Studies in History and Philosophy of Science Part A 37 (3):442-453 (2006)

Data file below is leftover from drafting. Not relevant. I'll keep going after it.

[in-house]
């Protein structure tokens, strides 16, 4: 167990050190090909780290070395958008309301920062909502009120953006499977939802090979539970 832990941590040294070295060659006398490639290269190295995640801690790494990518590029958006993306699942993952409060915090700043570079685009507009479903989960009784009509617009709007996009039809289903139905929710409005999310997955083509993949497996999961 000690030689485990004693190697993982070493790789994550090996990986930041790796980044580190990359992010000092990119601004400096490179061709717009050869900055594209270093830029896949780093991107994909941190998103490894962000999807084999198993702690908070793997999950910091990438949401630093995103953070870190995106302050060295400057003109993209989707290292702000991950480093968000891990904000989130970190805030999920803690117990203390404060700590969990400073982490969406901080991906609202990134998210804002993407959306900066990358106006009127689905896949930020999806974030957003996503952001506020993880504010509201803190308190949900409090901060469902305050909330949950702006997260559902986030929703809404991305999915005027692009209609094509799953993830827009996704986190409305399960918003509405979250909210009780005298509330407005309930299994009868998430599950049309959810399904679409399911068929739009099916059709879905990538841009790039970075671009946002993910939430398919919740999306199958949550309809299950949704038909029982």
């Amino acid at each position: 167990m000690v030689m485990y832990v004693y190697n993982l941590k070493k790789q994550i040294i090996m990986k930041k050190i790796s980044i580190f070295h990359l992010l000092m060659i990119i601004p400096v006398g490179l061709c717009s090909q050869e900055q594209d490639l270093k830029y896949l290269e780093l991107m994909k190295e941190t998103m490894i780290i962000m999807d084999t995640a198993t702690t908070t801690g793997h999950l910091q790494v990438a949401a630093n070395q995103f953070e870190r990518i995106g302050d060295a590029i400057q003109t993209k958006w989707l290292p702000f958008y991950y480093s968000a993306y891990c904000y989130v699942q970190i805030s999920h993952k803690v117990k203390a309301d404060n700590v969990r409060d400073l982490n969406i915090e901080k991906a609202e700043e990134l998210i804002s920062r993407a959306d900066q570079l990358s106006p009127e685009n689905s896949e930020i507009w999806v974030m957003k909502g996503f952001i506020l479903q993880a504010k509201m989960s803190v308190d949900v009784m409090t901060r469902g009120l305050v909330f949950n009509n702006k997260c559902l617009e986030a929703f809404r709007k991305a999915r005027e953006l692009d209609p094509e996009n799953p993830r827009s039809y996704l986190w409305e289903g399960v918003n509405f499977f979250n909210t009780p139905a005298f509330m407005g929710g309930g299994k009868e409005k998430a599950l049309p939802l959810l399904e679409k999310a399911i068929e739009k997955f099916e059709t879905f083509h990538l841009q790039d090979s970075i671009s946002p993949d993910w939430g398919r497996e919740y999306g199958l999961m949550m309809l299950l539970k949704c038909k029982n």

|Abstract||Like many discussions on the pros and cons of epistemic foundationalism, the debate between C.I. Lewis and H. Reichenbach dealt with three concerns: the existence of basic beliefs, their nature, and the way in which beliefs are related. In this paper we concentrate on the third matter, especially on Lewis’s assertion that a probability relation must depend on something that is certain, and Reichenbach’s claim that certainty is never needed. We note that Lewis’s assertion is prima facie ambiguous, but argue that this ambiguity is only apparent if probability theory is viewed within a modal logic. Although there are empirical situations where Reichenbach is right, and others where Lewis’s reasoning seems to be more appropriate, it will become clear that Reichenbach’s stance is the generic one. This follows simply from the fact that, if P(E|G) > 0 and P(E|not-G) > 0, then P(E) > 0. We conclude that this constitutes a threat to epistemic foundationalism.|
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